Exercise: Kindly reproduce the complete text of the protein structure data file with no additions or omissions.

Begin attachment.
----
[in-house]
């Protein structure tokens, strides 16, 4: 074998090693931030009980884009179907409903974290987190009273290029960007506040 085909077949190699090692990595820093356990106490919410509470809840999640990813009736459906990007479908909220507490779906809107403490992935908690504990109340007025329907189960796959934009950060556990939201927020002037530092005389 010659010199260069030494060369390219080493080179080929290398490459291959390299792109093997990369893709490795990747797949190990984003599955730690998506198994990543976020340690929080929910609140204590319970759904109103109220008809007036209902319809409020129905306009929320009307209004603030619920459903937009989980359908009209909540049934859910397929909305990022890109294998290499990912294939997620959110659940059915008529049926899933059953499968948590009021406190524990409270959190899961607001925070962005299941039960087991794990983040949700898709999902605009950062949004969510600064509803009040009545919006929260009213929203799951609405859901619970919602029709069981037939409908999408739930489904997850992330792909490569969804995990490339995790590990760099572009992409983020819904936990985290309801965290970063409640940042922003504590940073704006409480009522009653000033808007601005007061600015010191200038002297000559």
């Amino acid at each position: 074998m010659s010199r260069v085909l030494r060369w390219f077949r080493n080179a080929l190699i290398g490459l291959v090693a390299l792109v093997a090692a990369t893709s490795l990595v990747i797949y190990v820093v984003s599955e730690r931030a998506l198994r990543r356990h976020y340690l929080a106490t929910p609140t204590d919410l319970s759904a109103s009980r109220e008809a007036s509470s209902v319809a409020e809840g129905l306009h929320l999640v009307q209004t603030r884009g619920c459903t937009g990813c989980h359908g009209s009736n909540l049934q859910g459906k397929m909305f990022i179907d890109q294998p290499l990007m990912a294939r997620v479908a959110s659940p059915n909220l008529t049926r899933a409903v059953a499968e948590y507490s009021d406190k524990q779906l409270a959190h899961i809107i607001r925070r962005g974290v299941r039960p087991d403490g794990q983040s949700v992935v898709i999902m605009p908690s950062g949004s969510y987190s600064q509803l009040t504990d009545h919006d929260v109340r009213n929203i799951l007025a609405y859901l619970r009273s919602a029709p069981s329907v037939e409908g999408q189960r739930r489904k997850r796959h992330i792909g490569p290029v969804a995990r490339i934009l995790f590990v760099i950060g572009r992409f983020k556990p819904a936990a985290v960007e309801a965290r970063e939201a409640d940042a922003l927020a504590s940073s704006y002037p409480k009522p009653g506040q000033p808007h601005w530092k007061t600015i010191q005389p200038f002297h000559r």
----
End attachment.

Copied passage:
[in-house]
């Protein structure tokens, strides 16, 4: 074998090693931030009980884009179907409903974290987190009273290029960007506040 085909077949190699090692990595820093356990106490919410509470809840999640990813009736459906990007479908909220507490779906809107403490992935908690504990109340007025329907189960796959934009950060556990939201927020002037530092005389 010659010199260069030494060369390219080493080179080929290398490459291959390299792109093997990369893709490795990747797949190990984003599955730690998506198994990543976020340690929080929910609140204590319970759904109103109220008809007036209902319809409020129905306009929320009307209004603030619920459903937009989980359908009209909540049934859910397929909305990022890109294998290499990912294939997620959110659940059915008529049926899933059953499968948590009021406190524990409270959190899961607001925070962005299941039960087991794990983040949700898709999902605009950062949004969510600064509803009040009545919006929260009213929203799951609405859901619970919602029709069981037939409908999408739930489904997850992330792909490569969804995990490339995790590990760099572009992409983020819904936990985290309801965290970063409640940042922003504590940073704006409480009522009653000033808007601005007061600015010191200038002297000559």
């Amino acid at each position: 074998m010659s010199r260069v085909l030494r060369w390219f077949r080493n080179a080929l190699i290398g490459l291959v090693a390299l792109v093997a090692a990369t893709s490795l990595v990747i797949y190990v820093v984003s599955e730690r931030a998506l198994r990543r356990h976020y340690l929080a106490t929910p609140t204590d919410l319970s759904a109103s009980r109220e008809a007036s509470s209902v319809a409020e809840g129905l306009h929320l999640v009307q209004t603030r884009g619920c459903t937009g990813c989980h359908g009209s009736n909540l049934q859910g459906k397929m909305f990022i179907d890109q294998p290499l990007m990912a294939r997620v479908a959110s659940p059915n909220l008529t049926r899933a409903v059953a499968e948590y507490s009021d406190k524990q779906l409270a959190h899961i809107i607001r925070r962005g974290v299941r039960p087991d403490g794990q983040s949700v992935v898709i999902m605009p908690s950062g949004s969510y987190s600064q509803l009040t504990d009545h919006d929260v109340r009213n929203i799951l007025a609405y859901l619970r009273s919602a029709p069981s329907v037939e409908g999408q189960r739930r489904k997850r796959h992330i792909g490569p290029v969804a995990r490339i934009l995790f590990v760099i950060g572009r992409f983020k556990p819904a936990a985290v960007e309801a965290r970063e939201a409640d940042a922003l927020a504590s940073s704006y002037p409480k009522p009653g506040q000033p808007h601005w530092k007061t600015i010191q005389p200038f002297h000559r």